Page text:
B’Tselem’s letter was written in light of an incident in which Israeli soldiers attackedReuters’ photographers in Hebron, stripped them and threw tear gas canisters at them.Media accounts report that the soldiers “accused” the journalists of working for B’Tselem. On the same evening in which the press photographers were reportedly attacked, Israeli soldiers assaulted a B’Tselem volunteer videographer, who was detained on the pretext of attacking soldiers. He was taken to the Hebron police station and released in the early morning hours. He required medical attention, and upon his release was taken by ambulance to a Hebron hospital.
In the letter, B’Tselem Executive Director Jessica Montell wrote that such incidents are not uncommon and that B’Tselem’s volunteers and fieldworkers continue to report instances in which Israeli security forces prevent them from filming, detain them for hours and confiscate cameras. These actions blatantly disregard both the law and the assurances that B’Tselem has received from the Israeli military and Border Police. Israeli security forces have asserted that there is nothing to hinder B’Tselem employees and volunteers from photographing and filming incidents in the Occupied Territories as long as they do not interfere with security forces operations.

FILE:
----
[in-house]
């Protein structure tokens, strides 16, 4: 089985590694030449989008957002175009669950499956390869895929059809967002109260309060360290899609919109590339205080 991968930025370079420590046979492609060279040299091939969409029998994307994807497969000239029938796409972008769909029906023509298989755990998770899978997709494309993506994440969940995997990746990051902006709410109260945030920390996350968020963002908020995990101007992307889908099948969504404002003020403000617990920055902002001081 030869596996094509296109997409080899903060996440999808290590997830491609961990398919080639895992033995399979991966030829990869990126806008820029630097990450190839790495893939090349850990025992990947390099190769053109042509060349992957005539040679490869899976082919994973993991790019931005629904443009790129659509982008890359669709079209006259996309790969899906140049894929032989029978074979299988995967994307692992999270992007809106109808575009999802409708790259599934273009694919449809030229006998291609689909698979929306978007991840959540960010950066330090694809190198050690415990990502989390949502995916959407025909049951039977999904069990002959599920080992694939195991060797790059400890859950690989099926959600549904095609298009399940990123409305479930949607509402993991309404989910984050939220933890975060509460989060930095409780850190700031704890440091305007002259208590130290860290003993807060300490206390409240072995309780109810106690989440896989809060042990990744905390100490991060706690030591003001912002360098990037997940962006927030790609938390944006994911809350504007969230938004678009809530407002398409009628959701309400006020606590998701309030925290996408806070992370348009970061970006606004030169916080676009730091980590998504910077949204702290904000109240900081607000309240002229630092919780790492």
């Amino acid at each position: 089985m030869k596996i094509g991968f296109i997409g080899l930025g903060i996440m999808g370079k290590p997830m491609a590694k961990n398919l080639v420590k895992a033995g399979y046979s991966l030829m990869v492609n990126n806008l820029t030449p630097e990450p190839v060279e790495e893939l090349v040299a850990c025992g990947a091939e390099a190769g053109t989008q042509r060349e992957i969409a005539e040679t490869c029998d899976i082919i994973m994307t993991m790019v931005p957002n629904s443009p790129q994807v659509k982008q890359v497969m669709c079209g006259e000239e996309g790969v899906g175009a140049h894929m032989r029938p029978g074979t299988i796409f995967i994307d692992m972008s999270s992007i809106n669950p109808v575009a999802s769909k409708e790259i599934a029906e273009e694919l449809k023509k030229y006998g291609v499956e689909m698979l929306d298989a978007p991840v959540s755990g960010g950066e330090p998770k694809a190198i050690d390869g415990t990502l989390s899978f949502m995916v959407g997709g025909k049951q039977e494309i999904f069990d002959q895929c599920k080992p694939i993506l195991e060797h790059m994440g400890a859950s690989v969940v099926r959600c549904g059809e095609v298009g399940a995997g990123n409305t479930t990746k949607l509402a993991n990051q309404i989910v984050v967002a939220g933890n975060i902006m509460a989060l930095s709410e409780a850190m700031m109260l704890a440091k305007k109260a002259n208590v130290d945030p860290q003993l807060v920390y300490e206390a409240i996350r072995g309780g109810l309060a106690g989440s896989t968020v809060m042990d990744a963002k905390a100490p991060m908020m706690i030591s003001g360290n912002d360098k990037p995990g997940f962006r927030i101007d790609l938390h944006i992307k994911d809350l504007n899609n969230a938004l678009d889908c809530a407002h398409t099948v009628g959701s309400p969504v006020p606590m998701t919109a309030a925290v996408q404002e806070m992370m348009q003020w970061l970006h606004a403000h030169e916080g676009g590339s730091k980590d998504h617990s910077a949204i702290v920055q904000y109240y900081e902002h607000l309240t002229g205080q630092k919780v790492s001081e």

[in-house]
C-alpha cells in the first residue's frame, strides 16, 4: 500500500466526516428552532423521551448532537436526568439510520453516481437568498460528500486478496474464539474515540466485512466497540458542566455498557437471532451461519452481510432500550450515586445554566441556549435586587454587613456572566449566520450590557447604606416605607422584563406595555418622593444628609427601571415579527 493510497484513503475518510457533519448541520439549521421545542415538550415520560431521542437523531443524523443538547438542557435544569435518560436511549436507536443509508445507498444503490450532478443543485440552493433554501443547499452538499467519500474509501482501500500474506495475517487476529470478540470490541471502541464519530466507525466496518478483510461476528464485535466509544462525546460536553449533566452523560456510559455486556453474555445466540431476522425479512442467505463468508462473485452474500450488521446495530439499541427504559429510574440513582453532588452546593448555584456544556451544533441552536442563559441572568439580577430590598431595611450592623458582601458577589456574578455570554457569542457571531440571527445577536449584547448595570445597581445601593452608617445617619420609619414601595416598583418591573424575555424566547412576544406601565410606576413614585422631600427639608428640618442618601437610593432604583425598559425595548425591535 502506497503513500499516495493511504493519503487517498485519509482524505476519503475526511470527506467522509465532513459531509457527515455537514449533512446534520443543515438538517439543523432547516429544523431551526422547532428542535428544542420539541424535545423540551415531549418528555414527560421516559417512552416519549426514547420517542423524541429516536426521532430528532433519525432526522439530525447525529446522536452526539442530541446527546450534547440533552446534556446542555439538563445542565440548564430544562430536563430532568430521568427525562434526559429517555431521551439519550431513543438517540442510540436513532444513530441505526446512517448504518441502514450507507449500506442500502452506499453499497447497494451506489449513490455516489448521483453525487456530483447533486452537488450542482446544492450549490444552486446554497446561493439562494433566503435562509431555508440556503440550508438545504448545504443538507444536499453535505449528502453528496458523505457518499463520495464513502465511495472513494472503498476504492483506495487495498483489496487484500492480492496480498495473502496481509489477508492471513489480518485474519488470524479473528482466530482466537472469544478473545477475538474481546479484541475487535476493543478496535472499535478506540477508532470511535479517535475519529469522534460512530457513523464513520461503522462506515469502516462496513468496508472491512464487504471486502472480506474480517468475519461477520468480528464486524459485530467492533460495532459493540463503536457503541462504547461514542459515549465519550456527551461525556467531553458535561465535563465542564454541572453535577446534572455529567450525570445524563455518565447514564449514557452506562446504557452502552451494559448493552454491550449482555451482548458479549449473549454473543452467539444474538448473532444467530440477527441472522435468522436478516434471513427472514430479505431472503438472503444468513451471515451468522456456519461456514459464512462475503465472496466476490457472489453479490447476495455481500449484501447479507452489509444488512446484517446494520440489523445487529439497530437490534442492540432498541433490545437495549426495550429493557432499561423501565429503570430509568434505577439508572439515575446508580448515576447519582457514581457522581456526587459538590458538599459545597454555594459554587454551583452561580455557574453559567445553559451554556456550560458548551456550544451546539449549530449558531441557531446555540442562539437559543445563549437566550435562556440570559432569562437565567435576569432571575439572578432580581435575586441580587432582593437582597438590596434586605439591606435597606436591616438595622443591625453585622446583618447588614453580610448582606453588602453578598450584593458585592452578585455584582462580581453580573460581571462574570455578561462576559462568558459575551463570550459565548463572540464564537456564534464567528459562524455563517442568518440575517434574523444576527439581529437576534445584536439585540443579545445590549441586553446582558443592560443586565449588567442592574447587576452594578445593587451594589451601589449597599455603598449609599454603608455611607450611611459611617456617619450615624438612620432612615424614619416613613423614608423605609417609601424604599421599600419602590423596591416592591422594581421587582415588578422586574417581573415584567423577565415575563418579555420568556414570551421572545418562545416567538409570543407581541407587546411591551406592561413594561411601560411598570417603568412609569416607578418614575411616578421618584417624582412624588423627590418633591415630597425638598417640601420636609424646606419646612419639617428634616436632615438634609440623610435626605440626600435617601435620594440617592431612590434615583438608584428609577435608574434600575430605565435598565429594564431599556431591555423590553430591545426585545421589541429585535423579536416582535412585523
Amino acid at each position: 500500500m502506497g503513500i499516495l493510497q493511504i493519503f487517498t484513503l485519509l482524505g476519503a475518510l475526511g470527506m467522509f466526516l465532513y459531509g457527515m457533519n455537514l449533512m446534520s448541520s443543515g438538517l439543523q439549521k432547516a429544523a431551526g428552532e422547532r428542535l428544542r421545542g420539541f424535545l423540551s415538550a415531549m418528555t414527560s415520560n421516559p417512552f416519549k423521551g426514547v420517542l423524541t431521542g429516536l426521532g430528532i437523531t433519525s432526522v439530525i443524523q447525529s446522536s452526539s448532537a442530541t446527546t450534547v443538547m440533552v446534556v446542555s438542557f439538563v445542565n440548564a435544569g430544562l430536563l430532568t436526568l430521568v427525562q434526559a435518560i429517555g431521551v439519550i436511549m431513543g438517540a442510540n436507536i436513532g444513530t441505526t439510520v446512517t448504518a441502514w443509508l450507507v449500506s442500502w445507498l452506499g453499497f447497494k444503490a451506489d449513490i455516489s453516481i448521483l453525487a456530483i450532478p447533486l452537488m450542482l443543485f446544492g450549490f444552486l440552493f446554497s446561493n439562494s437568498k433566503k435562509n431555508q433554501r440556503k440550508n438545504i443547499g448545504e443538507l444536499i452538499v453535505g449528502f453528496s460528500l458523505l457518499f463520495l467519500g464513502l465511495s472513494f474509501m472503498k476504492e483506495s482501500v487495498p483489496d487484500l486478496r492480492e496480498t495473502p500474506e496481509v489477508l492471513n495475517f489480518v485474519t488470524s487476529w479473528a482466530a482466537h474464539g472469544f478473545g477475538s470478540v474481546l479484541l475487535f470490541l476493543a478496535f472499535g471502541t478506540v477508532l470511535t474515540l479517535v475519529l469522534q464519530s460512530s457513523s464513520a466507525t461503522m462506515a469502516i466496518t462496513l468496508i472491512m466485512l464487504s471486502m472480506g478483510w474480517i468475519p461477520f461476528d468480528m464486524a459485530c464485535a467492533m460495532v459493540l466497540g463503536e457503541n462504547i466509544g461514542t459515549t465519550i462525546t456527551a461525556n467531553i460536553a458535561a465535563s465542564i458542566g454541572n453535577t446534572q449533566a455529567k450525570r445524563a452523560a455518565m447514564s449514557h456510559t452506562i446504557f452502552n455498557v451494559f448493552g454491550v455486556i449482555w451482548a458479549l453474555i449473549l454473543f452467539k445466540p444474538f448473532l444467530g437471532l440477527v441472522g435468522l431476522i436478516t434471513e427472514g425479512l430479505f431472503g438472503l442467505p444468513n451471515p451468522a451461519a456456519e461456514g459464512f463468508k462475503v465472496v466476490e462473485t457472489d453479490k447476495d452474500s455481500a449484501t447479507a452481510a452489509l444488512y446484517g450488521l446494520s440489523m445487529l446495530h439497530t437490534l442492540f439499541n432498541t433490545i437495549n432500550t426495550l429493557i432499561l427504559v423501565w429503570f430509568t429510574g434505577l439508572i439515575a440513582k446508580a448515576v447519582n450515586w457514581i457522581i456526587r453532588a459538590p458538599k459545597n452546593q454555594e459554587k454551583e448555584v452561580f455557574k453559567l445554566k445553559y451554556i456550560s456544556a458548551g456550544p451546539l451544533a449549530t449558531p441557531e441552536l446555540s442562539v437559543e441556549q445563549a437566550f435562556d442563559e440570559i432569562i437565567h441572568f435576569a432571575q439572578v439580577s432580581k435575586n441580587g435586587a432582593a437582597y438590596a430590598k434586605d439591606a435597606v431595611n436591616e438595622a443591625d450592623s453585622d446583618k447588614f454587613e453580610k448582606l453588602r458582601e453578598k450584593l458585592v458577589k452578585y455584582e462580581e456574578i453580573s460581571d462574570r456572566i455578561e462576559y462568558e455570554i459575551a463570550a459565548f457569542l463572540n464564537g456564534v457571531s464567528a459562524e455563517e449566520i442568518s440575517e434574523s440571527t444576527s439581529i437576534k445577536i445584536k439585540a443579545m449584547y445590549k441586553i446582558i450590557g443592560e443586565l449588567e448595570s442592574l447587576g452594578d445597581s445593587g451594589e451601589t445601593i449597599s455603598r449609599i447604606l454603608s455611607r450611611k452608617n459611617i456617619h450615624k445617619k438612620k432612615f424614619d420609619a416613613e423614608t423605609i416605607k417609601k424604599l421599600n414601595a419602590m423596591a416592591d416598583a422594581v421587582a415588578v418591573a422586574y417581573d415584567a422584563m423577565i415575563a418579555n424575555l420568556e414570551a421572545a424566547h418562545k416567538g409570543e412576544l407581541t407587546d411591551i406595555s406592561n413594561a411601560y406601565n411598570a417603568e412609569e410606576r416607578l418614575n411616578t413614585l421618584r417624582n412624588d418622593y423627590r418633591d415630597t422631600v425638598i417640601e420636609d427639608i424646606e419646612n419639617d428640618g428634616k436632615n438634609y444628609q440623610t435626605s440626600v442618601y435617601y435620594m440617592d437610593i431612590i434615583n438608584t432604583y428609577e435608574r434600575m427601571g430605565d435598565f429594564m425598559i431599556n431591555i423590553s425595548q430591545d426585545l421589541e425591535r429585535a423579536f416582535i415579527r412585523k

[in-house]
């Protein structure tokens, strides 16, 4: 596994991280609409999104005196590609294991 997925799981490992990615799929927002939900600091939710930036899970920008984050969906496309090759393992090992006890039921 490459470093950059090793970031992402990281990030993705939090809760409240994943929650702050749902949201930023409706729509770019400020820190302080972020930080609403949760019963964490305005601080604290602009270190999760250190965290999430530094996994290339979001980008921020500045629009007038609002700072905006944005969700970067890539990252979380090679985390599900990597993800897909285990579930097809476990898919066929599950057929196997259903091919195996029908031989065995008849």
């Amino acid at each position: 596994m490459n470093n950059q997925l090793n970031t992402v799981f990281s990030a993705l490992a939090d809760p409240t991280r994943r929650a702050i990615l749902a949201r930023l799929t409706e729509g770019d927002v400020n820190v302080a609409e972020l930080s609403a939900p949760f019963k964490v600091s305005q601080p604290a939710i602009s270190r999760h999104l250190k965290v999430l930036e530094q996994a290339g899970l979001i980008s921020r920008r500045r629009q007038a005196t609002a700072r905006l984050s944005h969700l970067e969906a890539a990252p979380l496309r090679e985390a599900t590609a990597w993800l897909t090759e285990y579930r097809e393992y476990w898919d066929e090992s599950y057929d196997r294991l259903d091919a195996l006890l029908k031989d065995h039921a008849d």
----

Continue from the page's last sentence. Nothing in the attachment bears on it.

In recent years, video documentation of human rights violations in the territories has become one of the most effective tools for safeguarding human rights. Video documentation lends corroboration to Palestinians’ claims of rights breached, provides evidence for criminal investigations and illustrates the harsh reality of life under occupation. Finally, since the launching of the B’Tselem camera project, which distributes video cameras to Palestinians living in high-friction areas, especially in Hebron city Center, experience shows that the presence of cameras often helps to defuse situations and prevents needless violence.
[Still from 5 Broken Cameras, a documentary by Emad Burnat and Guy Davidi, capturing Emad Burnat’s mother pleading for the release of his brother, Khaled, who has just been arrested. The renowned film is one of many examples of the power of the recording camera. See The movie that shows that non-violence is not an option for Palestinians about the film made by a Palestinian and an Israeli recording IDF attacks.]